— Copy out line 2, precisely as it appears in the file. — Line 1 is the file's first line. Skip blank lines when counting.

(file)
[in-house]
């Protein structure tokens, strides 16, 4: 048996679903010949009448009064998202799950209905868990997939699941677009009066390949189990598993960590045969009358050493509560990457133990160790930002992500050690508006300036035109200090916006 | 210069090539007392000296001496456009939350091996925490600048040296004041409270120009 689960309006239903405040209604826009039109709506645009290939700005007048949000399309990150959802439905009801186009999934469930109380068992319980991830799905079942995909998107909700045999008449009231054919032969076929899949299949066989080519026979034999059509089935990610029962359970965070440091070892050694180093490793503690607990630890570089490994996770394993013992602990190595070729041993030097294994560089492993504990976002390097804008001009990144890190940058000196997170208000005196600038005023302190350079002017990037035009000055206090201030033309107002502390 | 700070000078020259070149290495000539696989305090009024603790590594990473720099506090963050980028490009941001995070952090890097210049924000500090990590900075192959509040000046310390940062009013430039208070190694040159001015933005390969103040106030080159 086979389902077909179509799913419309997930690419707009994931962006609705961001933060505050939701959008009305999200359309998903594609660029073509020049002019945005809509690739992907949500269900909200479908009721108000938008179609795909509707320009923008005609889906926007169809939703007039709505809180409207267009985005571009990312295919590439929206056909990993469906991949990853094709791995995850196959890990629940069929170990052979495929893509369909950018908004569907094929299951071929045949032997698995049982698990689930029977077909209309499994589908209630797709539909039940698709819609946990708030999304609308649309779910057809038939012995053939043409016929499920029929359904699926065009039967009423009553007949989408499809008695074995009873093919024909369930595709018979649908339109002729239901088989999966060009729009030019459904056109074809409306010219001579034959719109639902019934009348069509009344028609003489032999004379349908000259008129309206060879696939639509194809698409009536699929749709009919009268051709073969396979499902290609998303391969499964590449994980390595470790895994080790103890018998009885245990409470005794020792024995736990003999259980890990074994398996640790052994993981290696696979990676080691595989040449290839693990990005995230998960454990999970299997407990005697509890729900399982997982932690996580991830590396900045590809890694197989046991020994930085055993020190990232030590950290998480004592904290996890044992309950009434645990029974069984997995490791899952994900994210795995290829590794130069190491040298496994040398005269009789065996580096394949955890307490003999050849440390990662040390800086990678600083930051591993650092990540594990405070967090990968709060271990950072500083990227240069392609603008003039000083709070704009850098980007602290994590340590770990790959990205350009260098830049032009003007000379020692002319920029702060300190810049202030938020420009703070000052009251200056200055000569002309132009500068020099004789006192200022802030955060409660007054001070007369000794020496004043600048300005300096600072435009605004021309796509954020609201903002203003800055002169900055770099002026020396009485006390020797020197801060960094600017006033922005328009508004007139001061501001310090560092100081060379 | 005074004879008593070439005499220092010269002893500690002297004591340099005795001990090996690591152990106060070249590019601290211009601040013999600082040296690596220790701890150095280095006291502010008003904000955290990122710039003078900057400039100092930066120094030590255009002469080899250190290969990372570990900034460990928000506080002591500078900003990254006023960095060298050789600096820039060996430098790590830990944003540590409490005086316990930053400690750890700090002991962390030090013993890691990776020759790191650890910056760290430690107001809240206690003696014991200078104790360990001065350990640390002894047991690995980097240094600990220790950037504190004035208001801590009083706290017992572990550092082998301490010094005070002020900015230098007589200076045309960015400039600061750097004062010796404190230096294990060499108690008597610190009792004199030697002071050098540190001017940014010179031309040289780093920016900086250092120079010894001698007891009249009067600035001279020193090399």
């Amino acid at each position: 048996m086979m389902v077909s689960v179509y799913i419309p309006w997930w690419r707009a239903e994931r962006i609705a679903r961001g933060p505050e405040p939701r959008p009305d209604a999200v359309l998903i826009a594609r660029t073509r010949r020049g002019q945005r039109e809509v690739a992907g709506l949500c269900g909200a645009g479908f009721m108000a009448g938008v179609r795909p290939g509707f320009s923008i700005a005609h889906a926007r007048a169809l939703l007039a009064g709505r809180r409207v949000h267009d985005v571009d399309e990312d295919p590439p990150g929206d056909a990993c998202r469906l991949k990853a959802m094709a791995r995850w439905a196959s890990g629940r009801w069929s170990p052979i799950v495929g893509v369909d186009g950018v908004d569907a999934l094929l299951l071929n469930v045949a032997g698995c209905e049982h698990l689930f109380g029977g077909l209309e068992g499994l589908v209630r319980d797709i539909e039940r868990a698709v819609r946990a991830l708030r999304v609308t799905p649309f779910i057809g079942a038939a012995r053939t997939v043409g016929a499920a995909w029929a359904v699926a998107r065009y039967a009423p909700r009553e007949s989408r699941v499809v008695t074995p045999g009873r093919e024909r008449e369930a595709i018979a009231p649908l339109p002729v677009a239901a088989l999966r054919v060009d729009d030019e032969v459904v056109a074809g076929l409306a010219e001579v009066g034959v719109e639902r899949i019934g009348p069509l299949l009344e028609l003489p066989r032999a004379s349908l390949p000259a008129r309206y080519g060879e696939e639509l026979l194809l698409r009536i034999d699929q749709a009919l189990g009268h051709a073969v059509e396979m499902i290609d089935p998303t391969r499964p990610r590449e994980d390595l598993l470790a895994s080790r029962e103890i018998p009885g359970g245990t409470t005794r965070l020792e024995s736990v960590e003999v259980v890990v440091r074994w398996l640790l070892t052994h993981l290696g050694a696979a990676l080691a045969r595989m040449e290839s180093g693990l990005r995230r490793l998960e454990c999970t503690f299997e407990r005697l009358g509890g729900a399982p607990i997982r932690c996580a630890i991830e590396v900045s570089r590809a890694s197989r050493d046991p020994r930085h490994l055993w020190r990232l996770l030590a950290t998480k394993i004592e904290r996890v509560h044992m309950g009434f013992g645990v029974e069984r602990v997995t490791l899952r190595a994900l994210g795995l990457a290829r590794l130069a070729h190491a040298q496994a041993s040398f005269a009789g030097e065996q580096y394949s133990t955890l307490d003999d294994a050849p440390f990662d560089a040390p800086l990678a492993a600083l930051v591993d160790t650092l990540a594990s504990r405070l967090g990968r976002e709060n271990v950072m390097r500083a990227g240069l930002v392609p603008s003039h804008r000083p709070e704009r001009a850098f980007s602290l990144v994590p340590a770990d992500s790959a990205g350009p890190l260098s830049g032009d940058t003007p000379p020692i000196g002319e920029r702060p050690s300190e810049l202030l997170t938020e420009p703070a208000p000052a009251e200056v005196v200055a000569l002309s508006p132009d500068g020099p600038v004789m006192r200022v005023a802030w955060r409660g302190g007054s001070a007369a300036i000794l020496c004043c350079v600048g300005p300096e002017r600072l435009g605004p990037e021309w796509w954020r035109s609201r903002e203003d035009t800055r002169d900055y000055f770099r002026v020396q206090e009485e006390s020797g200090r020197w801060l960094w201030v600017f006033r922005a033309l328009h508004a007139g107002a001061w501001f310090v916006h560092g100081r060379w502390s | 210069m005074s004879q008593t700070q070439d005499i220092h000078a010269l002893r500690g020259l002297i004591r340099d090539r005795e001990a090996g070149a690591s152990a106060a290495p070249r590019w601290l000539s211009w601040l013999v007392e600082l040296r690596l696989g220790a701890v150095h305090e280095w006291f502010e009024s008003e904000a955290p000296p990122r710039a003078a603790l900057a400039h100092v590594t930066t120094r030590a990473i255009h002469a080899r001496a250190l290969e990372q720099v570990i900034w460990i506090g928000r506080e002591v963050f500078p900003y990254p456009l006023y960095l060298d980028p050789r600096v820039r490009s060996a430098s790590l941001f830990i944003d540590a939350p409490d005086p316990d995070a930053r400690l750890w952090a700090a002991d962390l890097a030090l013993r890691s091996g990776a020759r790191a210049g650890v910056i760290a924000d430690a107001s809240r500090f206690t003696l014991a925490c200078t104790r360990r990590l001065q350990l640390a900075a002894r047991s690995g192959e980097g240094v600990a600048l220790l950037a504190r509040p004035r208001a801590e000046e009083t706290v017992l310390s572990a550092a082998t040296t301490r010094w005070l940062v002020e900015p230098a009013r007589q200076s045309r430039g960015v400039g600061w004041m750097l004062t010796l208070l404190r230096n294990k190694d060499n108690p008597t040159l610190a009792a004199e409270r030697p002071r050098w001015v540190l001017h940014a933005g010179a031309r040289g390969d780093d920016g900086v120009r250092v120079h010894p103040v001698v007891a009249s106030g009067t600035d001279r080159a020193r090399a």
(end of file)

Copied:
């Protein structure tokens, strides 16, 4: 048996679903010949009448009064998202799950209905868990997939699941677009009066390949189990598993960590045969009358050493509560990457133990160790930002992500050690508006300036035109200090916006 | 210069090539007392000296001496456009939350091996925490600048040296004041409270120009 689960309006239903405040209604826009039109709506645009290939700005007048949000399309990150959802439905009801186009999934469930109380068992319980991830799905079942995909998107909700045999008449009231054919032969076929899949299949066989080519026979034999059509089935990610029962359970965070440091070892050694180093490793503690607990630890570089490994996770394993013992602990190595070729041993030097294994560089492993504990976002390097804008001009990144890190940058000196997170208000005196600038005023302190350079002017990037035009000055206090201030033309107002502390 | 700070000078020259070149290495000539696989305090009024603790590594990473720099506090963050980028490009941001995070952090890097210049924000500090990590900075192959509040000046310390940062009013430039208070190694040159001015933005390969103040106030080159 086979389902077909179509799913419309997930690419707009994931962006609705961001933060505050939701959008009305999200359309998903594609660029073509020049002019945005809509690739992907949500269900909200479908009721108000938008179609795909509707320009923008005609889906926007169809939703007039709505809180409207267009985005571009990312295919590439929206056909990993469906991949990853094709791995995850196959890990629940069929170990052979495929893509369909950018908004569907094929299951071929045949032997698995049982698990689930029977077909209309499994589908209630797709539909039940698709819609946990708030999304609308649309779910057809038939012995053939043409016929499920029929359904699926065009039967009423009553007949989408499809008695074995009873093919024909369930595709018979649908339109002729239901088989999966060009729009030019459904056109074809409306010219001579034959719109639902019934009348069509009344028609003489032999004379349908000259008129309206060879696939639509194809698409009536699929749709009919009268051709073969396979499902290609998303391969499964590449994980390595470790895994080790103890018998009885245990409470005794020792024995736990003999259980890990074994398996640790052994993981290696696979990676080691595989040449290839693990990005995230998960454990999970299997407990005697509890729900399982997982932690996580991830590396900045590809890694197989046991020994930085055993020190990232030590950290998480004592904290996890044992309950009434645990029974069984997995490791899952994900994210795995290829590794130069190491040298496994040398005269009789065996580096394949955890307490003999050849440390990662040390800086990678600083930051591993650092990540594990405070967090990968709060271990950072500083990227240069392609603008003039000083709070704009850098980007602290994590340590770990790959990205350009260098830049032009003007000379020692002319920029702060300190810049202030938020420009703070000052009251200056200055000569002309132009500068020099004789006192200022802030955060409660007054001070007369000794020496004043600048300005300096600072435009605004021309796509954020609201903002203003800055002169900055770099002026020396009485006390020797020197801060960094600017006033922005328009508004007139001061501001310090560092100081060379 | 005074004879008593070439005499220092010269002893500690002297004591340099005795001990090996690591152990106060070249590019601290211009601040013999600082040296690596220790701890150095280095006291502010008003904000955290990122710039003078900057400039100092930066120094030590255009002469080899250190290969990372570990900034460990928000506080002591500078900003990254006023960095060298050789600096820039060996430098790590830990944003540590409490005086316990930053400690750890700090002991962390030090013993890691990776020759790191650890910056760290430690107001809240206690003696014991200078104790360990001065350990640390002894047991690995980097240094600990220790950037504190004035208001801590009083706290017992572990550092082998301490010094005070002020900015230098007589200076045309960015400039600061750097004062010796404190230096294990060499108690008597610190009792004199030697002071050098540190001017940014010179031309040289780093920016900086250092120079010894001698007891009249009067600035001279020193090399």